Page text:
Companies using collaboration tools in the cloud are being more innovative, have more efficient business processes and can reduce their time to market according to recent research.
These findings were discussed a recent webinar where Cedric Parent, Marketing Director, Unified Communications and Collaboration Solutions, Orange Business Services joined Pat Romzek, Vice President of Global Market Development, Collaboration Solutions at Cisco and Joe McKendrick, Senior Analyst from Forbes Insights.
The webinar focused on the role of cloud in unified communications and collaboration (UCC) and outlined the research that Forbes recently carried out. Forbes interviewed 500 enterprises about cloud collaboration. The study specifically set out to find out the attitudes of business leaders to the cloud, and the researchers spoke to CxOs rather than focusing on the IT department.
benefits of UCaaS
Respondents identified three main reasons they chose unified communications as a service (UCaaS).
- The first was flexibility to empower employees to drive business growth.
- The second was agility, because it gave them the ability to scale to business needs.
- The final benefit was efficiency, because they only paid for what they used.
In addition, they said that cloud collaboration was feeding innovation by giving them capabilities that they did not have before.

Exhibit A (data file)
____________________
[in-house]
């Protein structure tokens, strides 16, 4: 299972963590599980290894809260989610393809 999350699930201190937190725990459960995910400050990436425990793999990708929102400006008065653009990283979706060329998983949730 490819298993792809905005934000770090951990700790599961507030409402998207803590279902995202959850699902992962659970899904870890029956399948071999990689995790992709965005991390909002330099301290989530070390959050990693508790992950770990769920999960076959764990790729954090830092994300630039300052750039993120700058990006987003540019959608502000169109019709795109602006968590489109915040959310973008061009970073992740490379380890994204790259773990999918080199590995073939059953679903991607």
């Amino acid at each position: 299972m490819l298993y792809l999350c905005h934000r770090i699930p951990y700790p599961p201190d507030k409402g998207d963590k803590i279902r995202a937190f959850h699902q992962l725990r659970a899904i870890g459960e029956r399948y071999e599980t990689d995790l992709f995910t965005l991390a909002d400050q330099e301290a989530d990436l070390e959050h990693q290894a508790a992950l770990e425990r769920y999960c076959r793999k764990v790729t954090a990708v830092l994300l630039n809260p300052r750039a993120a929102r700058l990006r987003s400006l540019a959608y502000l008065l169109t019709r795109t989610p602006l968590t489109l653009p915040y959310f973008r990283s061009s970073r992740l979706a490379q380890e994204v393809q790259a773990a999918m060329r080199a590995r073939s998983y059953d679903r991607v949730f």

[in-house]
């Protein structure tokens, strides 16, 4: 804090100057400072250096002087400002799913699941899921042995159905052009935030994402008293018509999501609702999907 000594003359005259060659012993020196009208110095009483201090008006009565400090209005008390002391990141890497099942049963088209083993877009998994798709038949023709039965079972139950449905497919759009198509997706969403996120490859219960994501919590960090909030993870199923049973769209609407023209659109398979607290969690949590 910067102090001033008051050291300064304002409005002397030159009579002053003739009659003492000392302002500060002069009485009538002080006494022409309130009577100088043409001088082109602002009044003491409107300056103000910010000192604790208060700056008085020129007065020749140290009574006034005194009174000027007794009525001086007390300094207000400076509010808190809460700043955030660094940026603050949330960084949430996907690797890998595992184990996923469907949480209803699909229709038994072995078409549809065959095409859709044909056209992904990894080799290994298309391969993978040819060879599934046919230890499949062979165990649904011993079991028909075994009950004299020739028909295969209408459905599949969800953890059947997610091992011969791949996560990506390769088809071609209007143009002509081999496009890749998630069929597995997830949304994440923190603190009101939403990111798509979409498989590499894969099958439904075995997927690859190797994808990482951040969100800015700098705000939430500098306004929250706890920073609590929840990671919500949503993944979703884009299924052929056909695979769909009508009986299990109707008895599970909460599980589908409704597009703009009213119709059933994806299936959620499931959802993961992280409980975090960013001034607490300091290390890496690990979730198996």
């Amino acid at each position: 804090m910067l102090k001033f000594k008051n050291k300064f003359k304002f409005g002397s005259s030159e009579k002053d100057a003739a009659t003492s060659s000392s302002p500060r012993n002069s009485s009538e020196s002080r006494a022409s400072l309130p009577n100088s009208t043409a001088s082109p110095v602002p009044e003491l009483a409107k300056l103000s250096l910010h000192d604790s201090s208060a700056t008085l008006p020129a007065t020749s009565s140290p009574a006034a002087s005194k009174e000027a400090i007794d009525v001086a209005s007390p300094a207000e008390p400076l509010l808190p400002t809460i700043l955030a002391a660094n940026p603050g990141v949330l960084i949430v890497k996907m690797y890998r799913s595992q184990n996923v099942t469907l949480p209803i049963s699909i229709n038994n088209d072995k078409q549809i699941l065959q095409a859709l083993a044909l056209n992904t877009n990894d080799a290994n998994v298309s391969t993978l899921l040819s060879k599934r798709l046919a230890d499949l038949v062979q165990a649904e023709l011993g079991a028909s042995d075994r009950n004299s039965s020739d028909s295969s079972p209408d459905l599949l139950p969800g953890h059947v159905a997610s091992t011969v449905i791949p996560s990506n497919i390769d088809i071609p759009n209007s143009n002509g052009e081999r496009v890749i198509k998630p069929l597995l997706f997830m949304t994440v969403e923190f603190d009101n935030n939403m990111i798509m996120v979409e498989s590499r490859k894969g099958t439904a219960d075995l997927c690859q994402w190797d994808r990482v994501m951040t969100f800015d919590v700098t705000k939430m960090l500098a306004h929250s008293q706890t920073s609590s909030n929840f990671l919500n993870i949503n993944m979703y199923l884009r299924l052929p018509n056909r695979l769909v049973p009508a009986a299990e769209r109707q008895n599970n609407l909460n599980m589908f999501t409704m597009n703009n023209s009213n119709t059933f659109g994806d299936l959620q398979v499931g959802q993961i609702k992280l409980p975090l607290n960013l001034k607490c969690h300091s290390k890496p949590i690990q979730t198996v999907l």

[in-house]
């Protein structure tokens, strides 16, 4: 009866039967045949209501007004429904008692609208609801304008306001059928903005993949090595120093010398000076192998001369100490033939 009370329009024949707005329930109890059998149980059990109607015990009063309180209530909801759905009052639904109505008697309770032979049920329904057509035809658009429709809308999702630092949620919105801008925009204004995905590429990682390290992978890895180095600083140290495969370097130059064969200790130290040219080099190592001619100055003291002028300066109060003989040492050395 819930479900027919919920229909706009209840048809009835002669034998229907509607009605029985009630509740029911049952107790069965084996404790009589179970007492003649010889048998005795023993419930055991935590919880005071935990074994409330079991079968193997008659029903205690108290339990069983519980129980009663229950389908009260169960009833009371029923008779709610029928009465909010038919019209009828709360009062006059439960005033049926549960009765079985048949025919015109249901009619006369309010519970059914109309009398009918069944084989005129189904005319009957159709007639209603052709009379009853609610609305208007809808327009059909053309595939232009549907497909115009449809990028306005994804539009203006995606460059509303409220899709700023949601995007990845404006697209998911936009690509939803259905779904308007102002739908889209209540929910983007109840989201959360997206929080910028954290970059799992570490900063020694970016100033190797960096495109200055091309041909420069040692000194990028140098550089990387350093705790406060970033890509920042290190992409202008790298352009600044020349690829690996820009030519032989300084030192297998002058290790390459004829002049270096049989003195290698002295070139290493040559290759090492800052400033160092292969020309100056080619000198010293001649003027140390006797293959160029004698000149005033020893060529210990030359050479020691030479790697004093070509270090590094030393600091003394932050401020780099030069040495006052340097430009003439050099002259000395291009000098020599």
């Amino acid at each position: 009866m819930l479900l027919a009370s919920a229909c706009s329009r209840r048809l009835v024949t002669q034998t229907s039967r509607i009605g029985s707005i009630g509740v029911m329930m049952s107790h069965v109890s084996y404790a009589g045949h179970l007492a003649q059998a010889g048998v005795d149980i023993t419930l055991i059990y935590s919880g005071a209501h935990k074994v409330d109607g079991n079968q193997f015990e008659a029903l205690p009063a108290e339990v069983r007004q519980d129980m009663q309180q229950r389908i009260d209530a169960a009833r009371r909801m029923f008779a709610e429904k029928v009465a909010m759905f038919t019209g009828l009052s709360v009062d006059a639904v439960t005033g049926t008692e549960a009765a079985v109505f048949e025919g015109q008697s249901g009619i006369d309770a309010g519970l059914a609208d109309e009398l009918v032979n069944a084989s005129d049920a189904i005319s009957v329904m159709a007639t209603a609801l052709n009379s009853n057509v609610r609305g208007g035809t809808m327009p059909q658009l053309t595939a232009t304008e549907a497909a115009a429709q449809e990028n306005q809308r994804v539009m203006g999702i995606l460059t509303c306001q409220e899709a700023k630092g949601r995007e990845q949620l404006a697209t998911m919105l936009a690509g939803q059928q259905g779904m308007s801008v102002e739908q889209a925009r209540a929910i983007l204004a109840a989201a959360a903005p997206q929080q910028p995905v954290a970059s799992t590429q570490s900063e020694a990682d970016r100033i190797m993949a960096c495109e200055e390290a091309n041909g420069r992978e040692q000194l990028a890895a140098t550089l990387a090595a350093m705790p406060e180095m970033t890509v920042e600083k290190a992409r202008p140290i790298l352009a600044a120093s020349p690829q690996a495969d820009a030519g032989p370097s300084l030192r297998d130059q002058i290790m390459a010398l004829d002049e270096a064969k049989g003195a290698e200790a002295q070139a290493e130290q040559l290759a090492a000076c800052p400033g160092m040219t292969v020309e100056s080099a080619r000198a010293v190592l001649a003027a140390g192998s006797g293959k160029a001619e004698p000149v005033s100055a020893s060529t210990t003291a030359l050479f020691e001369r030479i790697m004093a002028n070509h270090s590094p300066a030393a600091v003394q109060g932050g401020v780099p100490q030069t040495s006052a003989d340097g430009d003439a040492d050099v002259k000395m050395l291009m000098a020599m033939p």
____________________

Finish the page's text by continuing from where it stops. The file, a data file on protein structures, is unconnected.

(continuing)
Forbes characterized around 14% of the respondents as “leaders” because they were using the latest collaboration tools in the most innovative way, such as unified communications, social media and mobility. The “laggards” in the survey were at the other end of the scale and relied on legacy communication tools such as the phone, face-to-face and business travel.
The research found that the leaders were successfully generating competitive advantage from their cloud collaboration tools, namely:
- stimulating innovation: 93% of leaders but only 23% of laggards
- enabling efficient business processes: 90% leaders, 25% laggards
- accelerating business results: 82% of leaders, 31% laggards
- gaining competitive advantage: 78% leaders, 20% laggards
While it is clear that leaders are getting the most from cloud collaboration, it’s interesting to note that even the laggards are deriving some benefits from it. So even within technology laggards, there are some users who are taking matters into their own hands and deploying cloud collaboration themselves.
These little islands of clouds could be pilot projects, or initiatives undertaken by individual line-of-business departments, such as sales, marketing, operations, manufacturing, finance or customer service. All of them are looking to cloud to become more productive and this is being recognized at a senior level. They don’t even need to put a project request into IT to do this and can pay for the technology from their own operating budget.
McKendrick also looked at how enterprises were transitioning to new cloud-based collaboration tools. He said that on the whole laggards typically try to do everything at once, whereas leaders use a process to achieve specific goals. He recommended the following steps:
- roll UCaaS out as part of an internal project looking to fulfill objectives such as increased employee productivity and work-life balance.